The Little Red Chairs by Edna O’Brien

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Reviewed by Karen Heenan-Davies

When Edna O’Brien released her memoir Country Girl in 2012, there was intense speculation that this would be her swansong. She is after all in her eighties. But those pundits were wrong. Blissfully so. Anyone who had written her off should now be eating their quill pens in shame. Edna is not only back with her first novel in ten years, she has delivered a storming tale that dares to tackle one of the big moral issues of our times while never losing sight of the small oddities of life in her native Ireland.

Little Red Chairs takes its title from a tableau of 11,000 empty chairs created in Sarajevo to commemorate victims of the siege by Bosnian Serbs in early 1990s. It’s an apt title for a novel that deals with the arrival of a fugitive war criminal in Cloonoila, a backwater village on the west coast of Ireland. ‘Doctor Vlad’ intends to set up in business as a holistic healer and sex therapist, He quickly amends his plan; this is after all ultra conservative Catholic Ireland where no-one talks about sex openly, and certainly not to a stranger. The community is still suspicious. Who is this exotic looking man who strides the countryside ‘in a long black smock with his white beard and white hair tied up in a top-knot’, muttering of herbs and tinctures and reciting Latin verses? But gradually they fall under his spell, helped enormously by the first hand report from an elderly nun who throws caution to the wind to try out a hot stone massage.

One woman in particular is drawn to the magnetism of this man. Lonely, loveless, childless draper’s wife Fidelma McBride sees Vlad as the solution to her unhappiness. But the consequences of her desperate infatuation are unimaginably horrific. Many reviewers have challenged O’Brien’s decision to include a detailed scene of violation involving Fidelma, feeling it was too graphic. As uncomfortable as this is to read, it’s a pivotal moment in the plot without which much of what follows would lose its meaning. To say more about what happens would spoil the experience for other readers. Suffice it to say the outcome is that Fidelma escapes her homeland to seek oblivion in London among the city’s exploited migrant workers; a world that consists of ‘nobodies, mere numbers . . . the hunted, the haunted, the raped, the defeated, the mutilated, the banished.’ She can never forget what happened but when Vlad is eventually caught and put on trial at the Hague for genocide, she looks for some sign of remorse that might – just might – help her deal with the past.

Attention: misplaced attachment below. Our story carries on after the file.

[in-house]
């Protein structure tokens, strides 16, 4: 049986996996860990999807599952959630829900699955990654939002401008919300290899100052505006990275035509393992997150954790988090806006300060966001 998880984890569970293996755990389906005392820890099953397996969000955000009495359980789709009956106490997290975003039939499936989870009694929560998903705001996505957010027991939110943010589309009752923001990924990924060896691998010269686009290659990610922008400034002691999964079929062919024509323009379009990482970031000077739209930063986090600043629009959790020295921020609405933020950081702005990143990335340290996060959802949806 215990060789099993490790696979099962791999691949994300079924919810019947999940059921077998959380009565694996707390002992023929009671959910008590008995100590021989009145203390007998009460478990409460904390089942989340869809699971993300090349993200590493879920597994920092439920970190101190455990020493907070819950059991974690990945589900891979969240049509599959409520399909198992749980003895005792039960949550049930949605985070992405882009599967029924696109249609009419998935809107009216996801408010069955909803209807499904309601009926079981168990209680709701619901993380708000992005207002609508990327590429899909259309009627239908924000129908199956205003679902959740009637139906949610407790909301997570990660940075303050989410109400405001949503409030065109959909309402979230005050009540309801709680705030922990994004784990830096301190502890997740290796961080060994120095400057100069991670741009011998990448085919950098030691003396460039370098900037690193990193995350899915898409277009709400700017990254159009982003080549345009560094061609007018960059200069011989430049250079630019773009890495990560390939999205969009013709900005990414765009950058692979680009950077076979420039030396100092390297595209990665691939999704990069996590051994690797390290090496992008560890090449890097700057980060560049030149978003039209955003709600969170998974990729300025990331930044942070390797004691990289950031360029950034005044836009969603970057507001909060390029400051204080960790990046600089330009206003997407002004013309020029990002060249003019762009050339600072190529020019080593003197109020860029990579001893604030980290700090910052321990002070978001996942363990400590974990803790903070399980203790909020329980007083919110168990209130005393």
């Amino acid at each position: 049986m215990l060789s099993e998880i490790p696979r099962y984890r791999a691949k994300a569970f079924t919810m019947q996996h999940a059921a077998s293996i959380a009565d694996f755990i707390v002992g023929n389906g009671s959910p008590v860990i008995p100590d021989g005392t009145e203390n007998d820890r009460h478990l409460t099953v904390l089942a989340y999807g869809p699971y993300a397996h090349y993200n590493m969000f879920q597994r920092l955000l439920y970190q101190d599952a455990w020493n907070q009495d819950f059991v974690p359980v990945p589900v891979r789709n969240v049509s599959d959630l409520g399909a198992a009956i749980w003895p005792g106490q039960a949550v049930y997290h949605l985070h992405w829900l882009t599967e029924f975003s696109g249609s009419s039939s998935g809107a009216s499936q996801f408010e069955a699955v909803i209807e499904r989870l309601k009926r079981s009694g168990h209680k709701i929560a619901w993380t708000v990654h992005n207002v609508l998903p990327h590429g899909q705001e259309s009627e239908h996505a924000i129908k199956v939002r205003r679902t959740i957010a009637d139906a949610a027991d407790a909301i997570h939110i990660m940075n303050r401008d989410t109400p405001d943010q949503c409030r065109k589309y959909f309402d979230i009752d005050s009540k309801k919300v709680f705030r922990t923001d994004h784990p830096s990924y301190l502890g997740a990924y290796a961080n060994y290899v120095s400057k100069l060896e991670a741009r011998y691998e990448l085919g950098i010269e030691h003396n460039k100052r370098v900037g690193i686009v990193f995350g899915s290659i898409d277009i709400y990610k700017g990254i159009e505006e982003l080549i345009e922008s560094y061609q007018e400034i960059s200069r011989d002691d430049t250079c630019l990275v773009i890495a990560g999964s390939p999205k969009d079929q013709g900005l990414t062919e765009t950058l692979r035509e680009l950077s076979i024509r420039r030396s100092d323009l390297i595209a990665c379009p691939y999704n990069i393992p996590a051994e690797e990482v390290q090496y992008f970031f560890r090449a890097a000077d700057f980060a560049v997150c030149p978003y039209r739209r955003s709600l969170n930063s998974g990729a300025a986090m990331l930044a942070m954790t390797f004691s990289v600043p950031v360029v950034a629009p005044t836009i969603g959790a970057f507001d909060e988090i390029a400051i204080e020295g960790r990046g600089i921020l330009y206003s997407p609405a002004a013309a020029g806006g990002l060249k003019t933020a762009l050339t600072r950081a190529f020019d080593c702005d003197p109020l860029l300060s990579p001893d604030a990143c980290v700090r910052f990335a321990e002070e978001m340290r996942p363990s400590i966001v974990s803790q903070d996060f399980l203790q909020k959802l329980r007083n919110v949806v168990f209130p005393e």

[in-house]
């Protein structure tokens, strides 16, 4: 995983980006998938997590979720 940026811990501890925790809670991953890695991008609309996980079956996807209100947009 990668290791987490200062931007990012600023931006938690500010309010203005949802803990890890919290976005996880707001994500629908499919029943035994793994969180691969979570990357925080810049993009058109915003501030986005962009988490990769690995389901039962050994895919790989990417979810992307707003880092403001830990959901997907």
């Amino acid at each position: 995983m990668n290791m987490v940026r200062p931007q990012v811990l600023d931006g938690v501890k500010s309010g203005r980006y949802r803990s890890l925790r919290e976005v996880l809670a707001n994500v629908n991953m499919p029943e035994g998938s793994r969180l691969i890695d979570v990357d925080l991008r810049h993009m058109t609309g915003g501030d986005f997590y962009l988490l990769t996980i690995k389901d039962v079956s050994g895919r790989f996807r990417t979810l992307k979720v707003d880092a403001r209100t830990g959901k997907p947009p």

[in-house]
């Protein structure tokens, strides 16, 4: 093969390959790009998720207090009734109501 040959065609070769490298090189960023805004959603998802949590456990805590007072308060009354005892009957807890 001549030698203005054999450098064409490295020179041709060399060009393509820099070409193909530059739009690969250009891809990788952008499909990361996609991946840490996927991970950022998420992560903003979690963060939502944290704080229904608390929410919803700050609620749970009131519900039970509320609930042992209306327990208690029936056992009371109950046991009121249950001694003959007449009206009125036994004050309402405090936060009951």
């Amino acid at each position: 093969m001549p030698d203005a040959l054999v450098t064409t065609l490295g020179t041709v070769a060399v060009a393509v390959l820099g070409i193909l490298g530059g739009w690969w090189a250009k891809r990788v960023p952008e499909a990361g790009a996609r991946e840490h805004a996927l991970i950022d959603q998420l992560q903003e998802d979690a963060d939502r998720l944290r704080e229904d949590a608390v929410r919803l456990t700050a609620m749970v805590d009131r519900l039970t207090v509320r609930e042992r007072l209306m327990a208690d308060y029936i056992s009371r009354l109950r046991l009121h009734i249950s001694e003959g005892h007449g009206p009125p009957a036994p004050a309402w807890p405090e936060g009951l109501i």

O’Brien’s pace through a multitude of settings – rural Ireland, central London, the Balkans – never dips, while the authenticity never falters. Little escapes her attention, from the pointless tedious form-filling imposed on those who need charitable help to the list of herbs Dr Vlad collects to make his healing medicines: hawthorn for the heart, willow for the gall bladder, lime flower for women experiencing the menopause. In classic O’Brien style the characters who make up the community of Cloonoila are so rounded, so real you feel you could stretch out a hand to touch them. But this is a novel in which O’Brien gives voice to the wretched of the world, the dispossessed, the traumatised, who share their hellish experiences while working as cleaners and hotel kitchen staff.

Throughout the book one figure stands out: Doctor Vlad – a powerfully magnetic man variously compared to Romulus, Vlad the Impaler, Rasputin and Dr Faustus. To the community of Cloonoila he is the man who takes their children on nature walks and excursions to pick mushrooms and then joins them at the book club meeting. But in the Balkans, he is known as the Beast of Bosnia, a character modelled on the real life war crime fugitive Radovan Karadzic. O’Brien makes him alternatively angry and cunning, reasonable and angry, cold yet charismatic. It’s as engrossing a portrait of evil as it’s possible to find.

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Karen blogs at Bookertalk.

Edna O’Brien, Little Red Chairs (Faber & Faber, 2015) 978-0571316281, 320 pp. hardback.

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